As a precursor to the opening of the Red Centre Garden, the Australian National Botanic Gardens is presenting a special exhibition, Uncovering the Red Centre.
Exploring the iconic plants, Aboriginal culture and colourful history of Central Australia, Uncovering the Red Centre features the plant stories ofthis dramatic landscape.
“We’re all very excited about the opening of our new Red Centre Garden, but just as exciting and equally as important are the stories, the people and the journey behind the Red Centre Garden’s creation,” Dr Judy West, Executive Director of the Gardens said.
“We wanted to share our ideas, inspirations and stories behind the development of the Red Centre Garden and bring this alive, so we created an exhibition which does exactly that.”
Based on the concept 'boom and bust', the exhibition demonstrates how plants have adapted to the dry and arid environment.
“Visitors to the exhibition will be able to truly appreciate the diversity of plants growing in one of Australia’s harshest environments,” Dr West said.
The Uncovering the Red Centre exhibition also pays tribute to the rich cultural life of central Australian Aboriginal people.
“Through the exhibition, we take a look at the hundreds of Aboriginal female artists from 28 remote communities across the Western and Central Deserts of Australia and at Tjanpi - an organisation that empowers women of the desert to generate an income by creating artworks from endemic grasses,” Dr West said.
“Also on display is an original painting by Aboriginal artist, Teresa Purla McKinnon, whose artwork has been incorporated into a significant public art commission at the Red Centre Garden.
“We are also screening a documentary of the construction of the Red Centre Garden, as well as displaying materials used to recreate this iconic national landscape right here in Canberra.”
The Uncovering the Red Centre exhibition is on display at the Australian National Botanic Gardens Visitor Centre Galley until Sunday 10 November 2013. Entry to the exhibition is free and is open daily from 9.30 am – 4.30 pm.
The Red Centre Garden will open to the public during the Gardens’ Bush Capital Celebration event on 2 and 3 November 2013. This event is part of Canberra’s Centenary celebrations.
A large team from the Australian National Botanic Gardens, the ACT Government, Greening Australia and local volunteers accomplished its mission to plant more than a thousand endangered Ginninderra Peppercress (Lepidium ginninderrense).
Listed as vulnerable nationally and endangered in the ACT, the Ginninderra Peppercress only grows in small parts of Lawson and Mitchell – two suburbs of Canberra - in a combined area of just 300 square metres.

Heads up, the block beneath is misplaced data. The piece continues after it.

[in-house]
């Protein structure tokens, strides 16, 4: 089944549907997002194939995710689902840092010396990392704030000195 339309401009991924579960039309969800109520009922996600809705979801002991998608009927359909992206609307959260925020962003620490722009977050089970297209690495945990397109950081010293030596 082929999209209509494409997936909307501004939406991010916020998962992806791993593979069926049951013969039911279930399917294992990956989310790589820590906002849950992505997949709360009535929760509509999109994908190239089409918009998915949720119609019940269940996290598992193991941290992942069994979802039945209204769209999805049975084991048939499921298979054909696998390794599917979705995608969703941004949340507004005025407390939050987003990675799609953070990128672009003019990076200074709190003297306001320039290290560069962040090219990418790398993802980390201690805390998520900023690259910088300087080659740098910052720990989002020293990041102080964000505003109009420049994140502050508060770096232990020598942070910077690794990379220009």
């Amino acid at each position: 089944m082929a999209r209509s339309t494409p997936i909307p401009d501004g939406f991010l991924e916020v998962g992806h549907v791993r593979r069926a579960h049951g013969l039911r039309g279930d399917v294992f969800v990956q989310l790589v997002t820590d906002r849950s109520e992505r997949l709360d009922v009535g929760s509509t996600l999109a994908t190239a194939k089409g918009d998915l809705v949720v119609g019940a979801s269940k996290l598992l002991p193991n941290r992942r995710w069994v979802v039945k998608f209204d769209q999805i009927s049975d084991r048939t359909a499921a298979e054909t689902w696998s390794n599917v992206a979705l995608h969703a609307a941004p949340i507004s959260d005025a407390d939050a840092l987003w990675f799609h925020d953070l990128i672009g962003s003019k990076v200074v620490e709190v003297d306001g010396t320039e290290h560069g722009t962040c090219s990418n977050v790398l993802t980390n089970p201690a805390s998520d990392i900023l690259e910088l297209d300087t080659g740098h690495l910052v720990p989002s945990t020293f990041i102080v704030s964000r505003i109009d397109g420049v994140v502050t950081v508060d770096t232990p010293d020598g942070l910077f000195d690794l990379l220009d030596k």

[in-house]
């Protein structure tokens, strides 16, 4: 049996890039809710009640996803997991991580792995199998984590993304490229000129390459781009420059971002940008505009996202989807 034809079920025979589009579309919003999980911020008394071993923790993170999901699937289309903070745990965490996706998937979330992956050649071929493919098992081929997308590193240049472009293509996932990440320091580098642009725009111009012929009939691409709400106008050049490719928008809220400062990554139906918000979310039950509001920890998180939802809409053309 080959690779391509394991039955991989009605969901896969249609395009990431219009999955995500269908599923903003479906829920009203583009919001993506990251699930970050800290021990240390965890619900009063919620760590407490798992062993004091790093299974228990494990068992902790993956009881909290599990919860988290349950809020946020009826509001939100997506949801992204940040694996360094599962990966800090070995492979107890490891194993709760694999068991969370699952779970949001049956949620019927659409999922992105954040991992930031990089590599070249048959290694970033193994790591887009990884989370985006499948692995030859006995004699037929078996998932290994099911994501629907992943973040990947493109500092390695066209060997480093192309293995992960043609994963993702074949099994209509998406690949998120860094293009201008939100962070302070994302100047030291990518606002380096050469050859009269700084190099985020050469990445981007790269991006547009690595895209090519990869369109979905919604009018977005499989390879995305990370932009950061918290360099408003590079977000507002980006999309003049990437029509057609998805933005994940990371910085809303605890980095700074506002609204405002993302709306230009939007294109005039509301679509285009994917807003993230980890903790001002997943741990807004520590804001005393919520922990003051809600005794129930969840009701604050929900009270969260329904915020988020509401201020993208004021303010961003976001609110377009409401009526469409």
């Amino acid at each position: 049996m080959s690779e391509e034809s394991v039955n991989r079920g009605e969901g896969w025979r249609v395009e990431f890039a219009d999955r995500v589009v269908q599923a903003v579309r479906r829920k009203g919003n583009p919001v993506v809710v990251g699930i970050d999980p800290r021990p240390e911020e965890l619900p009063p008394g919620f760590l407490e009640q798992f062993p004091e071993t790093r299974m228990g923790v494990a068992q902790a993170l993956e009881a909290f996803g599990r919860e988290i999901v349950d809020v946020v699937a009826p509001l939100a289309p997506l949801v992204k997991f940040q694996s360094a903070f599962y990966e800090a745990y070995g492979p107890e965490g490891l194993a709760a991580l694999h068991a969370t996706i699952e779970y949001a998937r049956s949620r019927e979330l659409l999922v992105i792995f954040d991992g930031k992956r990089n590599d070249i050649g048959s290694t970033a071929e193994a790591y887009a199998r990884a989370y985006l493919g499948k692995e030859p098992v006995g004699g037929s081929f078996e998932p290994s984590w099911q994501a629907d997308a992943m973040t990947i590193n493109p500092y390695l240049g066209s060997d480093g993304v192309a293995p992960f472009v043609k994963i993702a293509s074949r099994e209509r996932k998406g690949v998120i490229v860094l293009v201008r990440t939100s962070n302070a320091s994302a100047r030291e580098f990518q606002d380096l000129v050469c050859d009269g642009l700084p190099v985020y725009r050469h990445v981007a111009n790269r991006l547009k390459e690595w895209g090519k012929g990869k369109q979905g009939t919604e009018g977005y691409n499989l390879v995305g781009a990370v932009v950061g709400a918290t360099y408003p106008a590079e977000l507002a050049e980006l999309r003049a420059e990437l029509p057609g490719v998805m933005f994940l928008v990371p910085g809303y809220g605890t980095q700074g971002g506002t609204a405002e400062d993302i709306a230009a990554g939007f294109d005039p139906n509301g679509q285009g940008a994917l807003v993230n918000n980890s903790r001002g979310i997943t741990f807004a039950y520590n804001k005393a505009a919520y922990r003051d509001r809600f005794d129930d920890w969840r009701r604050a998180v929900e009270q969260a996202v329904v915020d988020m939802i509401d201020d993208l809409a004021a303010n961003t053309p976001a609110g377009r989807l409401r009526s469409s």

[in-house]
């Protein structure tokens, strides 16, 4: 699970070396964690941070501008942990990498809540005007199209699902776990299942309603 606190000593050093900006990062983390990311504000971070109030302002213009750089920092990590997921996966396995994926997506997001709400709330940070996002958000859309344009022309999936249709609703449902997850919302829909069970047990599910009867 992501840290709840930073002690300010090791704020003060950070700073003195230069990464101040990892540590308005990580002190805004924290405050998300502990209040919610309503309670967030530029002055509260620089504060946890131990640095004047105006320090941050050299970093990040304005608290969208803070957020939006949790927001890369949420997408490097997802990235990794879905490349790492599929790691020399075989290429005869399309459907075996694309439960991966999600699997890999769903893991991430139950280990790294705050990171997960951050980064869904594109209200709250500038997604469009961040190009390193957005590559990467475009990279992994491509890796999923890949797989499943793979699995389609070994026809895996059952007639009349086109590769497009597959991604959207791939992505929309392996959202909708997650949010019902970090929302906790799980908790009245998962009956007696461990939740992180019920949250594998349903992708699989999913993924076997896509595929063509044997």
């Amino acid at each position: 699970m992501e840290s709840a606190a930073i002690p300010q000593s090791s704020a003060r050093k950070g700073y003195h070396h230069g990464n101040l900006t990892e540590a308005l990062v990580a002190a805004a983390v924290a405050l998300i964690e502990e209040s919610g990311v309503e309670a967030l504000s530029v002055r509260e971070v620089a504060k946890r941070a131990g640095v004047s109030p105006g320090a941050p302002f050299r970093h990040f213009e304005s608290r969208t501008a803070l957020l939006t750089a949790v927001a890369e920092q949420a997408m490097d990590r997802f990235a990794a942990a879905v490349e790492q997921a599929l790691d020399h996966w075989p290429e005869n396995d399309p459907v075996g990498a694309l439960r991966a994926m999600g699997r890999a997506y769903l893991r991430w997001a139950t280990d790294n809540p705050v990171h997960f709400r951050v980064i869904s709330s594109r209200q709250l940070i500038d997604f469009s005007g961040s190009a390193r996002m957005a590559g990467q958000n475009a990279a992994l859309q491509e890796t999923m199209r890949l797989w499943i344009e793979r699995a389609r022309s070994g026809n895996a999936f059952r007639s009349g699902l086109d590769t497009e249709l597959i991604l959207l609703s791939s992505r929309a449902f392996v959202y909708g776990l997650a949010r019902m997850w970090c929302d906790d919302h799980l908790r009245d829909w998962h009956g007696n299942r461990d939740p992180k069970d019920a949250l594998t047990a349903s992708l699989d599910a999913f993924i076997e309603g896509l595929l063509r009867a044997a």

Through this planting mission, the Ginninderra Peppercress was, for the first time, translocated into the wild and across two new sites in Canberra – Crace and Dunlop, providing insurance against events such as bushfire, prolonged drought or human activities that may damage remaining wild populations.
The project is a partnership between the Environment and Sustainable Development Directorate, the Territory and Municipal Services Directorate, the Australian National Botanic Gardens, the Australian Government and Greening Australia.
The Ginninderra Peppercress is a perennial herb and member of the mustard family. It grows to a height of about 20 cm, with one to six branched stems arising from the rootstock.
Over 2000 visitors caught a rare glimpse of the Gardens' research collection of native Dendrobium orchids when we recently opened our Research Glasshouse to the public.
Usually open only to researchers, the Gardens’ Research Glasshouse was bursting with the fragrance and colour of hundreds of cool temperate orchids of the species Dendrobium speciosum.
“We were absolutely amazed at how prolifically the Dendrobium speciosum flowered this year. The orchids in our Research Glasshouse are from our research collection used for genetic analysis. They only flower in this way every few years, and this year's flowering was particularly exceptional,” Orchid Research Scientist Dr Mark Clements said.
Also known as the rock lily, Dendrobium speciosum is found in varying habitats along 3000 kilometres of Australia’s eastern coastline. It usually grows on branches of rainforest trees or on sandstone in open forest.
“We are very fortunate to have such a diverse collection of this orchid right here in the Gardens,” Dr Clements said.
“Until recently, taxonomists have had a hard time agreeing whether Dendrobium speciosum should be classified as many different species and differentiating between its forms.